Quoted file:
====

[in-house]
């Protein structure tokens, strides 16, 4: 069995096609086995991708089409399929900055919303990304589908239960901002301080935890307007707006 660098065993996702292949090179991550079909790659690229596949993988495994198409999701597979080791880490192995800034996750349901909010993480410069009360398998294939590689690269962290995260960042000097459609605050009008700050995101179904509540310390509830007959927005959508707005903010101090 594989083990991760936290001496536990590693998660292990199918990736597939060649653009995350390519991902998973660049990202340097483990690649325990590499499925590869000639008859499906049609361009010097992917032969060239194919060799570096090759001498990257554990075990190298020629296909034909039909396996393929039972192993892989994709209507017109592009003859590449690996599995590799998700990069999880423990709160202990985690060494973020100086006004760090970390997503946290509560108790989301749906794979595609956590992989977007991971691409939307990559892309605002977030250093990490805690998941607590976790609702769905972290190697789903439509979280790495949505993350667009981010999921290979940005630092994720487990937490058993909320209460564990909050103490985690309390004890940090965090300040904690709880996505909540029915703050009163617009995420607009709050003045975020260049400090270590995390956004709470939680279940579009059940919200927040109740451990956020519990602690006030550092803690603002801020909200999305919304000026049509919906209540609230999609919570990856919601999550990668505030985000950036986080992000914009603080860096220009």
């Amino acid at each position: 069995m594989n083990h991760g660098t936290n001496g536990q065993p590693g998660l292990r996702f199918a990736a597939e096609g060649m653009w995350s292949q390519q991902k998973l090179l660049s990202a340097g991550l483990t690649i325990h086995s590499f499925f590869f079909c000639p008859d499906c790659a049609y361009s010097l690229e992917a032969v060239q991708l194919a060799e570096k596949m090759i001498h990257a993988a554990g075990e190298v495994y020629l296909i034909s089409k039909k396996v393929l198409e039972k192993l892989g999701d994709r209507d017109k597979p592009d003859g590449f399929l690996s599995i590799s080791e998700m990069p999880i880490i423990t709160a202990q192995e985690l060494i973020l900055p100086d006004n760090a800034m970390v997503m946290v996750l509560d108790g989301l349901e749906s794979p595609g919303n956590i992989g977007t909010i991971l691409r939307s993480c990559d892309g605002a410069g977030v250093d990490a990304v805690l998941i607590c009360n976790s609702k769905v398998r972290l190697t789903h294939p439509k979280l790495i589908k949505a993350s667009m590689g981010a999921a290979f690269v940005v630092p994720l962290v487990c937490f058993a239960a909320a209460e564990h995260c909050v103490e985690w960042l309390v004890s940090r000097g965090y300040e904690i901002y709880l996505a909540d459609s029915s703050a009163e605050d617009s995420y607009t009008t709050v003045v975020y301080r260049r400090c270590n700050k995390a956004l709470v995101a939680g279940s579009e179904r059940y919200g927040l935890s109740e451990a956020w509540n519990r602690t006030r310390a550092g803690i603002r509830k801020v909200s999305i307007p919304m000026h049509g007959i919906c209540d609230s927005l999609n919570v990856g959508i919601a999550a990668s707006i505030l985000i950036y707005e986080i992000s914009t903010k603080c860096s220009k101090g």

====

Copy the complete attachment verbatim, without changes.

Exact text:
[in-house]
């Protein structure tokens, strides 16, 4: 069995096609086995991708089409399929900055919303990304589908239960901002301080935890307007707006 660098065993996702292949090179991550079909790659690229596949993988495994198409999701597979080791880490192995800034996750349901909010993480410069009360398998294939590689690269962290995260960042000097459609605050009008700050995101179904509540310390509830007959927005959508707005903010101090 594989083990991760936290001496536990590693998660292990199918990736597939060649653009995350390519991902998973660049990202340097483990690649325990590499499925590869000639008859499906049609361009010097992917032969060239194919060799570096090759001498990257554990075990190298020629296909034909039909396996393929039972192993892989994709209507017109592009003859590449690996599995590799998700990069999880423990709160202990985690060494973020100086006004760090970390997503946290509560108790989301749906794979595609956590992989977007991971691409939307990559892309605002977030250093990490805690998941607590976790609702769905972290190697789903439509979280790495949505993350667009981010999921290979940005630092994720487990937490058993909320209460564990909050103490985690309390004890940090965090300040904690709880996505909540029915703050009163617009995420607009709050003045975020260049400090270590995390956004709470939680279940579009059940919200927040109740451990956020519990602690006030550092803690603002801020909200999305919304000026049509919906209540609230999609919570990856919601999550990668505030985000950036986080992000914009603080860096220009």
């Amino acid at each position: 069995m594989n083990h991760g660098t936290n001496g536990q065993p590693g998660l292990r996702f199918a990736a597939e096609g060649m653009w995350s292949q390519q991902k998973l090179l660049s990202a340097g991550l483990t690649i325990h086995s590499f499925f590869f079909c000639p008859d499906c790659a049609y361009s010097l690229e992917a032969v060239q991708l194919a060799e570096k596949m090759i001498h990257a993988a554990g075990e190298v495994y020629l296909i034909s089409k039909k396996v393929l198409e039972k192993l892989g999701d994709r209507d017109k597979p592009d003859g590449f399929l690996s599995i590799s080791e998700m990069p999880i880490i423990t709160a202990q192995e985690l060494i973020l900055p100086d006004n760090a800034m970390v997503m946290v996750l509560d108790g989301l349901e749906s794979p595609g919303n956590i992989g977007t909010i991971l691409r939307s993480c990559d892309g605002a410069g977030v250093d990490a990304v805690l998941i607590c009360n976790s609702k769905v398998r972290l190697t789903h294939p439509k979280l790495i589908k949505a993350s667009m590689g981010a999921a290979f690269v940005v630092p994720l962290v487990c937490f058993a239960a909320a209460e564990h995260c909050v103490e985690w960042l309390v004890s940090r000097g965090y300040e904690i901002y709880l996505a909540d459609s029915s703050a009163e605050d617009s995420y607009t009008t709050v003045v975020y301080r260049r400090c270590n700050k995390a956004l709470v995101a939680g279940s579009e179904r059940y919200g927040l935890s109740e451990a956020w509540n519990r602690t006030r310390a550092g803690i603002r509830k801020v909200s999305i307007p919304m000026h049509g007959i919906c209540d609230s927005l999609n919570v990856g959508i919601a999550a990668s707006i505030l985000i950036y707005e986080i992000s914009t903010k603080c860096s220009k101090g």